A famous book by J.B Phillips was titled 'Your God is too small'. One thing grace can never be is 'SMALL! Grace is always HUGE. Grace is always going to stretch our imaginations, stretch our hopes, stretch our believing. Grace will always challenge our preconceived notions about what God can or cannot do in our lives, in our churches, in our communities and in our world
We shouldn't need to wear a badge or a t-shirt that declares 'I've found it'. For most of us, it is fair to say that, like Joseph Priestly discovering oxygen, what we have discovered is the grace that was always there. Like Mary, who was not anticipating a close encounter of the angelic kind, it is not so much that we found grace, it is that grace has found us.

As we come to the table this morning we contemplate the end of Jesus life rather than it's beginnings. But without Mary, we would not have the rest of the story. As we come today and remind ourselves of all that Jesus was, let us also reflect on these lessons of grace that Mary has offered to us.

  • Grace is always surprising. Allow room in your life to be surprised by God.
  • Grace supplies all that we need to do the tasks God calls us to achieve.
  • Grace stretches us to attempt things we may otherwise have never considered possible.

We have a lot to reflect upon in this encounter between Gabriel and the believing maiden we know as Mary. Consider her words of praise, recorded in Luke 2;

My soul magnifies the Lord,
And my spirit rejoices in God my Savior,
For He has looked with favor on the lowliness of His servant
Surely, from now on all generations will call me blessed.”

To God's name be all glory. Amen.

The Reverend Adrian J. Pratt B.D.

Monday, November 30, 2015

Gabriel And The Doubting Priest

Readings: Psalm 25:1-10, 1 Thessalonians 3:9-13, Malachi 4, Luke 1 5-25
Preached at Mount Hebron Presbyterian Church, MD, November 29th 2015

On October 31, 1939, thousands of people across the USA panicked because they thought creatures form Mars had invaded the earth. It was all the result of a radio drama by Orson Welles on the mercury theater of the Air that imitated a live news broadcast. The imitation was so good that the police received thousands of hysterical phone calls from people expecting extra-terrestrial beings to appear on their street at any moment.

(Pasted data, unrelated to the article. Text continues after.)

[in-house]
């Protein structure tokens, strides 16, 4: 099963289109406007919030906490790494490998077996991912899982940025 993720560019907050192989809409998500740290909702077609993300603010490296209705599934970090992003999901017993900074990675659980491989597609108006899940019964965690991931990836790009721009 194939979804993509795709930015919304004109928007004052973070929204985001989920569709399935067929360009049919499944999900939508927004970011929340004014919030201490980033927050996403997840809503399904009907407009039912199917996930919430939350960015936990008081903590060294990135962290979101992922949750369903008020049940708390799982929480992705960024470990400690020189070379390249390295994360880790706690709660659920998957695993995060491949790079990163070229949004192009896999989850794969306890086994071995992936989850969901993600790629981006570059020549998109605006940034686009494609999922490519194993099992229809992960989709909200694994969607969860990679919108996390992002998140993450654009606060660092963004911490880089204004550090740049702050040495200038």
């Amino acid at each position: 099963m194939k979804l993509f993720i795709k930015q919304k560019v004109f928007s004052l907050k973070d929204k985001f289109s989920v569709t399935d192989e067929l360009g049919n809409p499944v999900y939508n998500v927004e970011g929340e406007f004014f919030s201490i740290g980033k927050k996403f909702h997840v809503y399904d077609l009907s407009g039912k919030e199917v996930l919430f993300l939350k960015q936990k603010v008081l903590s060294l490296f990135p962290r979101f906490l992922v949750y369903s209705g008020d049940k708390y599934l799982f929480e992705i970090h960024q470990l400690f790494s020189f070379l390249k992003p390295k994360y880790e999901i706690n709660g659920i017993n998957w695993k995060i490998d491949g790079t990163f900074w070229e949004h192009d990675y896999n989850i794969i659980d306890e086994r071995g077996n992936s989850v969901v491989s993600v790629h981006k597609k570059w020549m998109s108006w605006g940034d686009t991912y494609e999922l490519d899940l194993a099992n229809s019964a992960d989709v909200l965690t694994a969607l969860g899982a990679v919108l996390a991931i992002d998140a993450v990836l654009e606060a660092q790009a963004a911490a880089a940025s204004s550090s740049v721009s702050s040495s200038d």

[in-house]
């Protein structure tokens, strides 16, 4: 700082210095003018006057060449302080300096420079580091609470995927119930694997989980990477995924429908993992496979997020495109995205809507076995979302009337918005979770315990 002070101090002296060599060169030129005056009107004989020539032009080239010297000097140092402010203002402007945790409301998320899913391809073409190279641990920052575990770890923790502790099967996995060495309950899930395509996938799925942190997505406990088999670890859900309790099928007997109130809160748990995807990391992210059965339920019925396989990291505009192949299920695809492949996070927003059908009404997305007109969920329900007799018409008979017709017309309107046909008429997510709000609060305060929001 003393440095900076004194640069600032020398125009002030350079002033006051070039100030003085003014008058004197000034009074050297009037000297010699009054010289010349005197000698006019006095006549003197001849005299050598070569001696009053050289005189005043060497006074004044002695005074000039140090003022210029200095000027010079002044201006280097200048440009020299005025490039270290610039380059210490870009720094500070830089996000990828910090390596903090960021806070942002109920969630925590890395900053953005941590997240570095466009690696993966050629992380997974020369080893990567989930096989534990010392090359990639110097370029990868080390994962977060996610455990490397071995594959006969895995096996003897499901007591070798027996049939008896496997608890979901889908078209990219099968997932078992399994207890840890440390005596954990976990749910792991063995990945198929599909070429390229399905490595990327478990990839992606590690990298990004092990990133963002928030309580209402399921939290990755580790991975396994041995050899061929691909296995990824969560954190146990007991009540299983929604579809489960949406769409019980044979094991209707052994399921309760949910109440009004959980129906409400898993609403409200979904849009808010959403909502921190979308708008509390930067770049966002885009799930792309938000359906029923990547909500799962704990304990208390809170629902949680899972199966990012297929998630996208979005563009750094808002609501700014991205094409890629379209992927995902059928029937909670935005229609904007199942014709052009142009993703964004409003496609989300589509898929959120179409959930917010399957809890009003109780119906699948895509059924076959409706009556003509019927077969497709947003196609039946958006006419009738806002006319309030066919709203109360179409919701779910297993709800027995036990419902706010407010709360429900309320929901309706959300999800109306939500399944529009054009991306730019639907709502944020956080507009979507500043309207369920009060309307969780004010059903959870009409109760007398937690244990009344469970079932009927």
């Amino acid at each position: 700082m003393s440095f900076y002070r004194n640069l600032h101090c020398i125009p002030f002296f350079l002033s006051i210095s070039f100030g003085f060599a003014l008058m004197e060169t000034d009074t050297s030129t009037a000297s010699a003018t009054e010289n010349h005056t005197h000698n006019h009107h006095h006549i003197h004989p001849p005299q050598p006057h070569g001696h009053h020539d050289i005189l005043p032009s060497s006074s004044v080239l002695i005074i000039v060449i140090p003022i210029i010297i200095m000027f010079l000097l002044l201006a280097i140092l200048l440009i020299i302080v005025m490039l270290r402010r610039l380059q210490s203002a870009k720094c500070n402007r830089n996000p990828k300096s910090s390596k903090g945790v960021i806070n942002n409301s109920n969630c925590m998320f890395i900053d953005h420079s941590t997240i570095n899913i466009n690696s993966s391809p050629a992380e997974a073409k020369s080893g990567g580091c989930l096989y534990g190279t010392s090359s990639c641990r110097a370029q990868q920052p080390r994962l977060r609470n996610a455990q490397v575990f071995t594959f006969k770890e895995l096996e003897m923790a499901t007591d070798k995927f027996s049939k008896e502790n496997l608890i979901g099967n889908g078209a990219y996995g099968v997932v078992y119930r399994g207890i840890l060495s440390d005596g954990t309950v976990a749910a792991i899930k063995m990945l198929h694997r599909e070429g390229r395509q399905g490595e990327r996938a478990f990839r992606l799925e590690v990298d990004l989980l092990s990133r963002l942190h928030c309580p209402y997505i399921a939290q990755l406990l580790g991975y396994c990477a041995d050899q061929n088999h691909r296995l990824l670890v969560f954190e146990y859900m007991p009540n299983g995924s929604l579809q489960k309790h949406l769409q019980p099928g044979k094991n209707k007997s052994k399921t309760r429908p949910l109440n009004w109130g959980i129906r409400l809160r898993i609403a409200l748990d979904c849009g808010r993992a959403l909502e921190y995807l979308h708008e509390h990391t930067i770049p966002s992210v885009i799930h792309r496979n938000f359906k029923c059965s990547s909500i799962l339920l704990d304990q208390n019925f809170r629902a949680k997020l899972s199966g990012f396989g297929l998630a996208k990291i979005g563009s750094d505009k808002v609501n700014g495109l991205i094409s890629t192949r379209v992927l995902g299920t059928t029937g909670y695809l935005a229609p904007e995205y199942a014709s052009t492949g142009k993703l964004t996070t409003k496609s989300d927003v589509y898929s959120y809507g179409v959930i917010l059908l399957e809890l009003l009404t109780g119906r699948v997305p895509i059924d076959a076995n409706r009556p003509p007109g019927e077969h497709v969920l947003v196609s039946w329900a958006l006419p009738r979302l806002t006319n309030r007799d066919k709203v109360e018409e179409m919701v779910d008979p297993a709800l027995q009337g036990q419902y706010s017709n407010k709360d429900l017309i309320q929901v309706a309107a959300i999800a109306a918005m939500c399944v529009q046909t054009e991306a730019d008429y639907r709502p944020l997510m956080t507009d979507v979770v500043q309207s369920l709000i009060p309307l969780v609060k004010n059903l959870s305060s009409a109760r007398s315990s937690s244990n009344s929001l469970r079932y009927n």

The idea of extra-terrestrial beings visiting our planet is one that continues to fascinate people. T.V. Series about aliens and movies about other worldly visitors are as common entertainment feature that refuse to go away. Yet maybe the idea isn't so new.

The bible has it's own extra-terrestrial characters in the person of angels. Their function appears to be that of bringing a Word of God into a particular situation. Both the Greek and Hebrew words for angel (Angelos and Mala'ch) have the root meaning of 'Messenger'.

Angels have a particularly important role to play in the Christmas story. As we travel through Advent , heading towards Christmas, I want to take a look at some close encounters of the third kind that took place between individuals and angelic messengers. The first of them is an encounter between an angel called Gabriel and a doubting priest called Zechariah

It is fifteen months before Jesus will be born. Elderly Zechariah, married with no children, has the task of burning incense in the temple. He puts on his priestly vestments and walks into the priests quarters, and then across the porch of the temple, whilst all the people stand outside in the courtyard praying.

He carries a gold container of incense as he enters the great doors of the temple. Inside, by the flickering light of the tall seven branched lamp-stand, he pours the incense onto the golden altar in front of the huge tapestry of drapes that concealed the most Holy Place. He lights the incense and a large cloud of fragrant smoke fills the air.

Then perhaps he raised his hands and closed his eyes, to offer the prayers that accompanied the burning of the incense. Normally, once the prayers were finished he would walk back out of the temple, through the doors and then turn around and bless the people who were gathered in the courtyard outside.

But this time it is different- and how! Zechariah opens his eyes and there is an angel standing beside the altar of incense. We are not told how Zechariah knew it was an angel or even what the angel looked like. The bible simply records that an angel was there. Zechariah starts to lose it. This was scary.